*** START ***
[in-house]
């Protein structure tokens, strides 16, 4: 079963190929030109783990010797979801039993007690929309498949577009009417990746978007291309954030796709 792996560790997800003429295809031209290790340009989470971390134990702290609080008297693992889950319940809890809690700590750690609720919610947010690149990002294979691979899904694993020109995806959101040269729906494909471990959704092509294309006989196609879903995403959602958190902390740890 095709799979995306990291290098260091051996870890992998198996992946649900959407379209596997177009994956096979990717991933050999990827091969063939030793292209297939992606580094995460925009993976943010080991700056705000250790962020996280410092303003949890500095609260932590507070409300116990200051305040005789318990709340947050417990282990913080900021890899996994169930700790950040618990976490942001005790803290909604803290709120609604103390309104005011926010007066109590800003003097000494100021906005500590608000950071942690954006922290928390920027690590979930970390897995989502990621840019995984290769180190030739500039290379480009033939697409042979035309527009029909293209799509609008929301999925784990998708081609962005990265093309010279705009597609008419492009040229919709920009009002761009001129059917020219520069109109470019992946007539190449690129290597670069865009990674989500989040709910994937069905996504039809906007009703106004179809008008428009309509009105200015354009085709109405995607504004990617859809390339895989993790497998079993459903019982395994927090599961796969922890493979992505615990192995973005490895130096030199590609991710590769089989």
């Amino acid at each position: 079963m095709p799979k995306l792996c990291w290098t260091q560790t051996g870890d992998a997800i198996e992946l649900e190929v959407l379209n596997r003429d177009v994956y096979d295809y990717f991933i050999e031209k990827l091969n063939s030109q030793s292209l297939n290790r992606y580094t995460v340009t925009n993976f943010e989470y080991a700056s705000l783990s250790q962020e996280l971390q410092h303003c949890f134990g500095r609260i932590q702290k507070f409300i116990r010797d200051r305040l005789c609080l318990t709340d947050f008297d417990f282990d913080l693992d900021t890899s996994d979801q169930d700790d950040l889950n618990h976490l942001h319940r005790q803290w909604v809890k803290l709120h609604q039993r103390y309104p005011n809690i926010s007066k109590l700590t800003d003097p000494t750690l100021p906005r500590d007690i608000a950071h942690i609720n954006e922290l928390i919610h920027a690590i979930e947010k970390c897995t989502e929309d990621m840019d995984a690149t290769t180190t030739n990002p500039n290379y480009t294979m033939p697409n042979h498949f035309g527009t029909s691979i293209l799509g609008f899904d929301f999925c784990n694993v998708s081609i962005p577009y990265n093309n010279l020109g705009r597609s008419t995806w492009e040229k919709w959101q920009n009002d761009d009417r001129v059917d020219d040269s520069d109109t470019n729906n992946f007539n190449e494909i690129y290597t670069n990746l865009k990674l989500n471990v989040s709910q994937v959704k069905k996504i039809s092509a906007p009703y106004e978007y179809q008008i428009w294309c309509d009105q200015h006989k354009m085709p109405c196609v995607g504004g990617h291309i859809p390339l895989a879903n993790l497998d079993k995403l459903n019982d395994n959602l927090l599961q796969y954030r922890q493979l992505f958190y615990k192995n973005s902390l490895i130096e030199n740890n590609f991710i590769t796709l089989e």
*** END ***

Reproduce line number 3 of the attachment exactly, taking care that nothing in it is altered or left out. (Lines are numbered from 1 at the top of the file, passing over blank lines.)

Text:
């Amino acid at each position: 079963m095709p799979k995306l792996c990291w290098t260091q560790t051996g870890d992998a997800i198996e992946l649900e190929v959407l379209n596997r003429d177009v994956y096979d295809y990717f991933i050999e031209k990827l091969n063939s030109q030793s292209l297939n290790r992606y580094t995460v340009t925009n993976f943010e989470y080991a700056s705000l783990s250790q962020e996280l971390q410092h303003c949890f134990g500095r609260i932590q702290k507070f409300i116990r010797d200051r305040l005789c609080l318990t709340d947050f008297d417990f282990d913080l693992d900021t890899s996994d979801q169930d700790d950040l889950n618990h976490l942001h319940r005790q803290w909604v809890k803290l709120h609604q039993r103390y309104p005011n809690i926010s007066k109590l700590t800003d003097p000494t750690l100021p906005r500590d007690i608000a950071h942690i609720n954006e922290l928390i919610h920027a690590i979930e947010k970390c897995t989502e929309d990621m840019d995984a690149t290769t180190t030739n990002p500039n290379y480009t294979m033939p697409n042979h498949f035309g527009t029909s691979i293209l799509g609008f899904d929301f999925c784990n694993v998708s081609i962005p577009y990265n093309n010279l020109g705009r597609s008419t995806w492009e040229k919709w959101q920009n009002d761009d009417r001129v059917d020219d040269s520069d109109t470019n729906n992946f007539n190449e494909i690129y290597t670069n990746l865009k990674l989500n471990v989040s709910q994937v959704k069905k996504i039809s092509a906007p009703y106004e978007y179809q008008i428009w294309c309509d009105q200015h006989k354009m085709p109405c196609v995607g504004g990617h291309i859809p390339l895989a879903n993790l497998d079993k995403l459903n019982d395994n959602l927090l599961q796969y954030r922890q493979l992505f958190y615990k192995n973005s902390l490895i130096e030199n740890n590609f991710i590769t796709l089989e």